Now that Fiat has finalized a deal to purchase the outstanding shares of Chrysler owned by the United Auto Workers' VEBA retiree heathcare fund without having to file for an IPO, you can count the Italian automaker's stockholders among the happy. The Detroit News reports that Fiat stock closed Thursday with a 12-percent gain for the day on the Borsa Italiana, having been up by as much as 15.8 percent during the day's trading, at prices not seen since mid-2011. One trader reasoned the run was because Fiat "paid less than the market had expected and there will be no capital increase to fund this."

But there are some who worry, including bank analysts and unions. The final price of the stake will be $4.35 billion – $1.9 billion in cash from Chrysler, $1.75 billion from Fiat and extraordinary dividends in the amount of $700 million paid over three years. Adding that sum to its ledger will raise Fiat's debt level to roughly 10 billion euros ($13.8 billion), which Citibank says will make it the most indebted OEM in Europe.

Italian unions are also concerned about what the deal means for the future. Fiat CEO Sergio Marchionne has had an at-times contentious relationship with both unions and the Italian government over the future of Italian manufacturing, a fact that makes headlines because Fiat is Italy's largest private employer. At least two left-leaning unions have publicly called on Fiat to give guarantees and to explain what the deal means for its Italian operations, while a centrist union argues this is "good news for Fiat workers, for the auto industry and for our country."

Marchionne has said the deal, set to close January 20, "will go down in the history books." He's probably right, with the question being how will it go down. Now that he can gain some access to Chrysler's $10-billion-plus cash reserve, if he can steer Fiat's European operations out of their doldrums through new investment and new models, finish putting the polish on Chrysler's product and move into new markets, then his name will join that of Ford CEO Alan Mulally atop the discussion about how the US auto industry recovered from The Great Recession. If it doesn't work, his name might yet end up opposite Mulally's. Nevertheless, he's done enough so far to earn some leeway; as another analyst told Reuters, "He's not getting any exposure to European recovery. The U.S. asset is not as good as its peers and needs money spent on it. Marchionne has shown he can get the job done but I'm still buying a dream."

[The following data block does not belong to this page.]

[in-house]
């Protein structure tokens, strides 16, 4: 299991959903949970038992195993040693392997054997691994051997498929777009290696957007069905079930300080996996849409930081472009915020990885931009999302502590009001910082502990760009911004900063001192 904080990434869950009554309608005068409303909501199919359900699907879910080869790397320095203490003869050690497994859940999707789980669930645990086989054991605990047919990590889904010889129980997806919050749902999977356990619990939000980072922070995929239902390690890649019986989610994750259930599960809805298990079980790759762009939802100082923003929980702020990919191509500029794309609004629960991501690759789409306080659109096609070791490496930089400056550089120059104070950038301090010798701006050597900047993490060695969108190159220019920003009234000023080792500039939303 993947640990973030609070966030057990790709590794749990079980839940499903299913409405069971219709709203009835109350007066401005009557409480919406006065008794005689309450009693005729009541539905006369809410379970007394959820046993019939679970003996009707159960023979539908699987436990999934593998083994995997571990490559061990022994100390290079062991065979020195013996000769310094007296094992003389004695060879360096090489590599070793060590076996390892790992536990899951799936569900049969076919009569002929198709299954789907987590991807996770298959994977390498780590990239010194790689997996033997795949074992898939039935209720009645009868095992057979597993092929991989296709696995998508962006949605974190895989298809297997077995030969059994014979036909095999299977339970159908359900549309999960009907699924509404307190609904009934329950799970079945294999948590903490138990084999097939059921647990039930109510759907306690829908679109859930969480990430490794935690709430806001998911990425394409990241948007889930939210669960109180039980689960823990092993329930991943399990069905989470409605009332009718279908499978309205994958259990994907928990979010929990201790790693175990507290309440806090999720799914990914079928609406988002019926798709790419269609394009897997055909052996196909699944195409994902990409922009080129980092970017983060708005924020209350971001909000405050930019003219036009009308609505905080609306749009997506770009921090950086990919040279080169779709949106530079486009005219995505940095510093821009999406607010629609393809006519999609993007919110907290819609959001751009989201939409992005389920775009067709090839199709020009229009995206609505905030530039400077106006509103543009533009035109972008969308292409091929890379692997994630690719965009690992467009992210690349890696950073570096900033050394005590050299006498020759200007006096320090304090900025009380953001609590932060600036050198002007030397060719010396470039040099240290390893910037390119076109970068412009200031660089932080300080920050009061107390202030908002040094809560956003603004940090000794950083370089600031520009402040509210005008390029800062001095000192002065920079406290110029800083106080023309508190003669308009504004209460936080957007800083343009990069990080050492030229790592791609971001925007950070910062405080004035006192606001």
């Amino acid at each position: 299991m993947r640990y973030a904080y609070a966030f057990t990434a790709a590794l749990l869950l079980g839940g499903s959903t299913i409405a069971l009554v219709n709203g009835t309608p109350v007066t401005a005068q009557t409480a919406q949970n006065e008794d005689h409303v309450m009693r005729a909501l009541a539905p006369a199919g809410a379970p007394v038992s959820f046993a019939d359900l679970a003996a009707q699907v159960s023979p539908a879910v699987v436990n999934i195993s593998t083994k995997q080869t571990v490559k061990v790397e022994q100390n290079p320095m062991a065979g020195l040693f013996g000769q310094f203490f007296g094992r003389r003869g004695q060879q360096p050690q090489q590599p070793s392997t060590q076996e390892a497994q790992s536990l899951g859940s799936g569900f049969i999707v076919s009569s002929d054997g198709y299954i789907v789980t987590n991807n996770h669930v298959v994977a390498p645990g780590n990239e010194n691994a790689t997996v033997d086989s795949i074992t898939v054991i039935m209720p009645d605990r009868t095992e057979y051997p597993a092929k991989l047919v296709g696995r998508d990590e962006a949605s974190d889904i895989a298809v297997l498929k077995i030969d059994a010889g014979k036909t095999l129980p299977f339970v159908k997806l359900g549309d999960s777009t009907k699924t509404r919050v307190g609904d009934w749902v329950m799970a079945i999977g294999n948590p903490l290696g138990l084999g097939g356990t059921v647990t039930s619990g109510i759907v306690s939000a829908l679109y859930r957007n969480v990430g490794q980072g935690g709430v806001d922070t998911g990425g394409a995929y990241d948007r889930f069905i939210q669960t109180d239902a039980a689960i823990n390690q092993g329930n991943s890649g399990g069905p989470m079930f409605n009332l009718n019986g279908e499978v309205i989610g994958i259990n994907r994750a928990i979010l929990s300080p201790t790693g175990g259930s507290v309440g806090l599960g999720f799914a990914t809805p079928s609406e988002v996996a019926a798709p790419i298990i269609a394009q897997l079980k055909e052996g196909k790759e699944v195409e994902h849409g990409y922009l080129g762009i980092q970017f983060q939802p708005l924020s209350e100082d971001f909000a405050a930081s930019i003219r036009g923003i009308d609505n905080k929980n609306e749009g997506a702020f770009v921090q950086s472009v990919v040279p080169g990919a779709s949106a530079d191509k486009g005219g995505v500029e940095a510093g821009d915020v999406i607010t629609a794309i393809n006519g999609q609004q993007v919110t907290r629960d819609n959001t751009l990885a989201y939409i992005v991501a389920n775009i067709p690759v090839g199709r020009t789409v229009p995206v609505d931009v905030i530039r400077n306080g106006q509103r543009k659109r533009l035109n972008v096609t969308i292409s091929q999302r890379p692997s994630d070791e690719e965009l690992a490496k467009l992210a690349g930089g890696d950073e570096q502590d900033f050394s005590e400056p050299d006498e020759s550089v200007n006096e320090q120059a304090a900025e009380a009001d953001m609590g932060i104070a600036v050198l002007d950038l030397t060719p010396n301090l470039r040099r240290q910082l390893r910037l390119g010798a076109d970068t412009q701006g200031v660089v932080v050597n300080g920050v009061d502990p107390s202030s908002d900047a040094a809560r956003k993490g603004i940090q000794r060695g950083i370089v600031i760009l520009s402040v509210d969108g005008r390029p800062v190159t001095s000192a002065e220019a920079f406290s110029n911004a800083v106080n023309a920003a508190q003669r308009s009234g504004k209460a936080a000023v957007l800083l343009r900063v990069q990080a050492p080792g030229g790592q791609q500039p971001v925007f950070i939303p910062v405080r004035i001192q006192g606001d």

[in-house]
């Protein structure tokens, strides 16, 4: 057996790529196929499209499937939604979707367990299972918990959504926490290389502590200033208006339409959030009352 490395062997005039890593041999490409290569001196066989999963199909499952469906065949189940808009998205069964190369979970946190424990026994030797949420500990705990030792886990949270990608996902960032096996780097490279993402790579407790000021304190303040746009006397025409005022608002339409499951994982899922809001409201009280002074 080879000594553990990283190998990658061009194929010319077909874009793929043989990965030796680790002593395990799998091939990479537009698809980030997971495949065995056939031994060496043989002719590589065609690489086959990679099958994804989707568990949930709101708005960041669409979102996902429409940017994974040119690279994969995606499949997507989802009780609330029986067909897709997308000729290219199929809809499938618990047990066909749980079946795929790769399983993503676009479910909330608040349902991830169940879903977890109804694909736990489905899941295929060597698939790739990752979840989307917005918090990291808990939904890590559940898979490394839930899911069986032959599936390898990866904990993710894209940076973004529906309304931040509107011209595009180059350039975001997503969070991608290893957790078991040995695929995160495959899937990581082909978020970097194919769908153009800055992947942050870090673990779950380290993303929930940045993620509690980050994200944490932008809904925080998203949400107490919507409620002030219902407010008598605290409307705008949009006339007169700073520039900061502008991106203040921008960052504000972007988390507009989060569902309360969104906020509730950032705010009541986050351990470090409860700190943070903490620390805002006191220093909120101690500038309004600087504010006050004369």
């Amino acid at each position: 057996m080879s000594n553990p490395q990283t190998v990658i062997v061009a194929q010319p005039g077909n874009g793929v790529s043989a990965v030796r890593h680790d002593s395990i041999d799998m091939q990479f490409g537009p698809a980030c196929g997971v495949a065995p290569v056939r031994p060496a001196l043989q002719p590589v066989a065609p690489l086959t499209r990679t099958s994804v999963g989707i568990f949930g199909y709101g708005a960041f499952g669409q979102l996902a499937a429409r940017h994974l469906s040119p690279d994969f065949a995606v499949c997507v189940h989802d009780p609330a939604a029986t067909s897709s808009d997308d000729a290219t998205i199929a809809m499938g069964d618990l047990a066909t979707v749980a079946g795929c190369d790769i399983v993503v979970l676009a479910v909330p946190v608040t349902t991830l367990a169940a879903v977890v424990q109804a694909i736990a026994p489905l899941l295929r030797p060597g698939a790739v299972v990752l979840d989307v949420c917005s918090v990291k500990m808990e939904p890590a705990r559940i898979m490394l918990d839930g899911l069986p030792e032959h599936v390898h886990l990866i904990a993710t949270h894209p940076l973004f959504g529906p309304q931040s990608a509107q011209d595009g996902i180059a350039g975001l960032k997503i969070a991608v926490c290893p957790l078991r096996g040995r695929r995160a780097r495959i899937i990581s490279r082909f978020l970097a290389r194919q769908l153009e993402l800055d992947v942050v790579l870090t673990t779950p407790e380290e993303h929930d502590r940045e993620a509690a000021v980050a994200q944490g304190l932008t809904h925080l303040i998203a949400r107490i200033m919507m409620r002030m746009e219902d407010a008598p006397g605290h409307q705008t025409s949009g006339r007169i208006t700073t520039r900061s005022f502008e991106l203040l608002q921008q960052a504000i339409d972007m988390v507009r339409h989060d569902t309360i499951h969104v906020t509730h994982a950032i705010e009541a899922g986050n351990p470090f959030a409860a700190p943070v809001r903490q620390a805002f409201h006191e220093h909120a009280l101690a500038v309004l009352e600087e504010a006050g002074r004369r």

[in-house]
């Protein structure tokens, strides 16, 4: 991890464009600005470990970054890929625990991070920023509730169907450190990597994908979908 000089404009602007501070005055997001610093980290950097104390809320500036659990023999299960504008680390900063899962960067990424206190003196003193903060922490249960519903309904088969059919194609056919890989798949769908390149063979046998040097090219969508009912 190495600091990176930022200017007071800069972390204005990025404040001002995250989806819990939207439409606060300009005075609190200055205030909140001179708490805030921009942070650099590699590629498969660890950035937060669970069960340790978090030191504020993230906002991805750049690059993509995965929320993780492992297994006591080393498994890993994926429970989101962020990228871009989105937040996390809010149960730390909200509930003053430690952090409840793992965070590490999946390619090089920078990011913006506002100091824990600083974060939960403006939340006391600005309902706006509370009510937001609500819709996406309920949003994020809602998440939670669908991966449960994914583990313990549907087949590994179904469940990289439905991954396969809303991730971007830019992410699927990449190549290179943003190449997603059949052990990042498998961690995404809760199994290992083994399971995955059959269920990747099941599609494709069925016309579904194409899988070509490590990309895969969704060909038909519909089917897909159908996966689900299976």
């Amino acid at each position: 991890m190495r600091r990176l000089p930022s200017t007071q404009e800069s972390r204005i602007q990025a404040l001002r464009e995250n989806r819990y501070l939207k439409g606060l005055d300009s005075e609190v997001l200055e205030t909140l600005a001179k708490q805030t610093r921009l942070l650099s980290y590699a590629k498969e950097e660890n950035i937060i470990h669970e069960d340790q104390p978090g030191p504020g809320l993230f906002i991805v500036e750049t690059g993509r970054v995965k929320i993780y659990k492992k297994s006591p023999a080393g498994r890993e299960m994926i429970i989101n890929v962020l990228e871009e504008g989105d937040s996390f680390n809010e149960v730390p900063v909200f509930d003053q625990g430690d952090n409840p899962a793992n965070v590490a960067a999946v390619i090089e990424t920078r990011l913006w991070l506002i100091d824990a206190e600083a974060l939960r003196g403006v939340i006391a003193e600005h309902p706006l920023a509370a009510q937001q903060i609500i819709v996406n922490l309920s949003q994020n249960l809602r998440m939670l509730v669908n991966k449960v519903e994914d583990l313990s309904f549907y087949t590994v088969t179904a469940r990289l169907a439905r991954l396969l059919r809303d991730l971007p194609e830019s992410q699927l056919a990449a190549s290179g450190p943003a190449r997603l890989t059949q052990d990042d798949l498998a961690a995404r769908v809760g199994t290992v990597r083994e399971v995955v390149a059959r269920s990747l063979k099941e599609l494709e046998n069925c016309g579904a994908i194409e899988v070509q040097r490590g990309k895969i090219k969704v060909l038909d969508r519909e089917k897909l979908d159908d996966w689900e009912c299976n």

I'm reporting this comment as:

Reported comments and users are reviewed by Autoblog staff 24 hours a day, seven days a week to determine whether they violate Community Guideline. Accounts are penalized for Community Guidelines violations and serious or repeated violations can lead to account termination.


    • 1 Second Ago
  • 6 Comments
      • 11 Months Ago
      [blocked]
      HVH20
      • 11 Months Ago
      Italian Design and Redneck Engineering, that actually sounds like a recipe for some awesome vehicles.
      GasMan
      • 11 Months Ago
      How do you say Chrysler in Italian? Fiat.
      thumerzs
      • 11 Months Ago
      The crappiest car company in Europe hooks up with the crappiest car company in America. I'm sure it will be a long and fruitful marriage.
      Andrew Pappas
      • 11 Months Ago
      This makes so much sense. Fiat and Chrysler have too many firewalls. This makes the whole operations much more homogeneous. Now it will all come down to execution. So far the facelifts have been great, but the new vehicle rollouts (500L, Dart, and Cherokee) have been good products with poor execution of rollout or details.